Download Chapter 7: Weathering & Soil

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Aim: How does weathering change
Earth’s surface?
Is surface processes that work to breakdown rocks
into smaller pieces
Smaller loose pieces are sediments
Gravel, Sand, silt and clay describe sizes of
Size order: gravel, sand, silt, clay (largest to smallest)
Wears mountains down to hills
Produces strange rock formations
2 Types of weathering:
Mechanical Weathering
Chemical Weathering
Aim: How do mechanical weathering
and chemical weathering differ?
Mechanical Weathering
Occurs when rocks are broken apart by physical
 Chemical makeup of the rock stays the same
 2 ways this can happen:
1. Plants and Animals
 Water and nutrients that collect in the cracks or
rocks enable plants to grow
 As the roots grow they enlarge the cracks
 Ex: tripped on crack in the sidewalk near a tree
Burrowing animals loosen sediments and push them
to the surface
 Sediments reach the surface and other weathering
processes occur
2. Ice Wedging
 Occurs in temperate and cold climates
 Water enters cracks in rocks and freezes
 Pressure builds up in the cracks causing them to
expand and break apart the rock
 The ice melts and this happens all over again
 The process of freezing and thawing occurs over
and over, especially in mountains
Ice wedging wears mountain peaks
 It can also break up roads and highways
 Mechanical weathering reduces rocks to smaller
pieces giving the rock more surface area
 As the surface area increases more rock is
exposed to water and oxygen which aids in
chemical weathering
Chemical Weathering
Chemical reactions dissolve the minerals in rocks or
change them to different minerals
 Changes the chemical composition of the rock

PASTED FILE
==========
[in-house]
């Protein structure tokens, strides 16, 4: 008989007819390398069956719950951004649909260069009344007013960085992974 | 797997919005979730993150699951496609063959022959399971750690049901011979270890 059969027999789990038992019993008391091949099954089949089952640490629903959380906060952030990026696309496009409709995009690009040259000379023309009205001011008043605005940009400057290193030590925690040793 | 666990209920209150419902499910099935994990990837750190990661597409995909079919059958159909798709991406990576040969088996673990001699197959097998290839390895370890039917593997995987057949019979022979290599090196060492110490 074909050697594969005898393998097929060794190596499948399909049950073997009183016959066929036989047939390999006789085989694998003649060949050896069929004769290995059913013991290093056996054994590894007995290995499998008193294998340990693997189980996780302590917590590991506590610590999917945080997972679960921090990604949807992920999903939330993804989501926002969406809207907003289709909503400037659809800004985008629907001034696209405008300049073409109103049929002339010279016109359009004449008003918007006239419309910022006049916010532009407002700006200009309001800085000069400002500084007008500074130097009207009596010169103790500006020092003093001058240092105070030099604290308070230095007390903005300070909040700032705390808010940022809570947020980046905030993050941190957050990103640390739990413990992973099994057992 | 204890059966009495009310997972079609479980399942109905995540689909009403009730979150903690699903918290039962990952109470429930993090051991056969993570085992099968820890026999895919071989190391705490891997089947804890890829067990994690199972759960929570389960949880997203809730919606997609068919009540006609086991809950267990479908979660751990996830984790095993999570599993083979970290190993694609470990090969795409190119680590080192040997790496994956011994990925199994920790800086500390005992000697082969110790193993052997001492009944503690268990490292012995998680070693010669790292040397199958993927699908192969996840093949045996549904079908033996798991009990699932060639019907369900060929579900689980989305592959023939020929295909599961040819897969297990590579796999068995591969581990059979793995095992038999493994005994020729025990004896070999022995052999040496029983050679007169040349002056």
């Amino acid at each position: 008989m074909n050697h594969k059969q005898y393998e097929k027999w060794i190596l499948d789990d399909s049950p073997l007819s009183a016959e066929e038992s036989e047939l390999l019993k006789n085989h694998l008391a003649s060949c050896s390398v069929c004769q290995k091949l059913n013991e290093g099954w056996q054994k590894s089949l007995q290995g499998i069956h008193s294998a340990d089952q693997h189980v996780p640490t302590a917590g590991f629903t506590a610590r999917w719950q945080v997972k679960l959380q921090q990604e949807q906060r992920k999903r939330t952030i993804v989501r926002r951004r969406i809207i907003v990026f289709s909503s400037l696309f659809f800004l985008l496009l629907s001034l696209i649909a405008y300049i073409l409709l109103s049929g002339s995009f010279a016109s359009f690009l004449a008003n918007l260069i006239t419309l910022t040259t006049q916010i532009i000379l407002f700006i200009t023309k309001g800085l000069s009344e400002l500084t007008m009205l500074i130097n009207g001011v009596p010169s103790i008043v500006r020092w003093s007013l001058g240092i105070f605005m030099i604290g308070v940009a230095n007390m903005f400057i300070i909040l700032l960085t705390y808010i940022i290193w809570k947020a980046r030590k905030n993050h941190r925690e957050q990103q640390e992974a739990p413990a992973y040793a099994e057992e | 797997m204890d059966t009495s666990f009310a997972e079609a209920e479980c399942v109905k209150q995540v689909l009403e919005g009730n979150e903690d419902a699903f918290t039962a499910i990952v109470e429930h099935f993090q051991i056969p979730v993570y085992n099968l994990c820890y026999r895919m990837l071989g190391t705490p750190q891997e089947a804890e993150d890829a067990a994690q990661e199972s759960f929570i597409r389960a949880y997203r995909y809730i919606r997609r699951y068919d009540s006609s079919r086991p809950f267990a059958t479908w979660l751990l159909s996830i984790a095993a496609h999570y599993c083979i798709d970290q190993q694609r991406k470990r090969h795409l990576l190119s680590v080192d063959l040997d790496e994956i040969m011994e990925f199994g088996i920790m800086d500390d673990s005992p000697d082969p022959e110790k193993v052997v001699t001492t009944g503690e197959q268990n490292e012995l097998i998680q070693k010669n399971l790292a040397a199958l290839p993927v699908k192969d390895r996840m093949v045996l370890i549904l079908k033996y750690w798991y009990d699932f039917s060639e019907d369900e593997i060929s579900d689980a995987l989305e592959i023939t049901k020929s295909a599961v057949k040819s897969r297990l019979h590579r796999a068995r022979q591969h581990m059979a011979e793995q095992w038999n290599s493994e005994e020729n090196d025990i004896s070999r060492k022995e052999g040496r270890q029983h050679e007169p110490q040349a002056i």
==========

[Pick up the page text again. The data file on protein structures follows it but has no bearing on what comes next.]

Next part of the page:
 Naturally occurring acids, such as carbonic acid,
react with calcite in limestone
 The acid weathers away the limestone to form
 Kaolinite clay is created when acids react with
feldspar in granite
 Clay is an end product in weathering
Plant acids can dissolve minerals in rocks and
breaks the rocks into smaller pieces
 This weathering also enables nutrients to be
available for plants
 Oxygen also causes weathering
 Oxidation occurs when some materials are
exposed to oxygen and water
 Ex: rust
Effects of Climate on Weathering
Chemical weathering is more rapid in warm,
moist climates
 Mechanical weathering is more common in dry
climates and in cold climates
Aim: How does soil form?
Formation of Soil
Is a mixture of weathered rock, decayed organic
matter, mineral fragments, water and air
 Can take thousands of years to form
 Climate, slope, types of rock, types of vegetation
and length of time of weathering affect rock
 There are different kinds of soil all over the world
based on these factors
 4 steps
Weathering of rocks
Natural acids in rainwater weather the surface of
exposed bedrock
Water can freeze in cracks to break them apart
Plant Growth
Plants begin growing in cracks of rocks
As they grow they continue the process of
breaking down rocks
Then a thin layer of soil begins to form
Living Organsims
Insects & worms live underground with the plant
Their wastes and dead material add organic
matter to the soil
Organic Matter
as organic matter increases, the bedrock
continues to breakdown
This causes the soil layer to thicken
Rich topsoil supports trees and plants with large
root systems
Aim: What are the characteristics of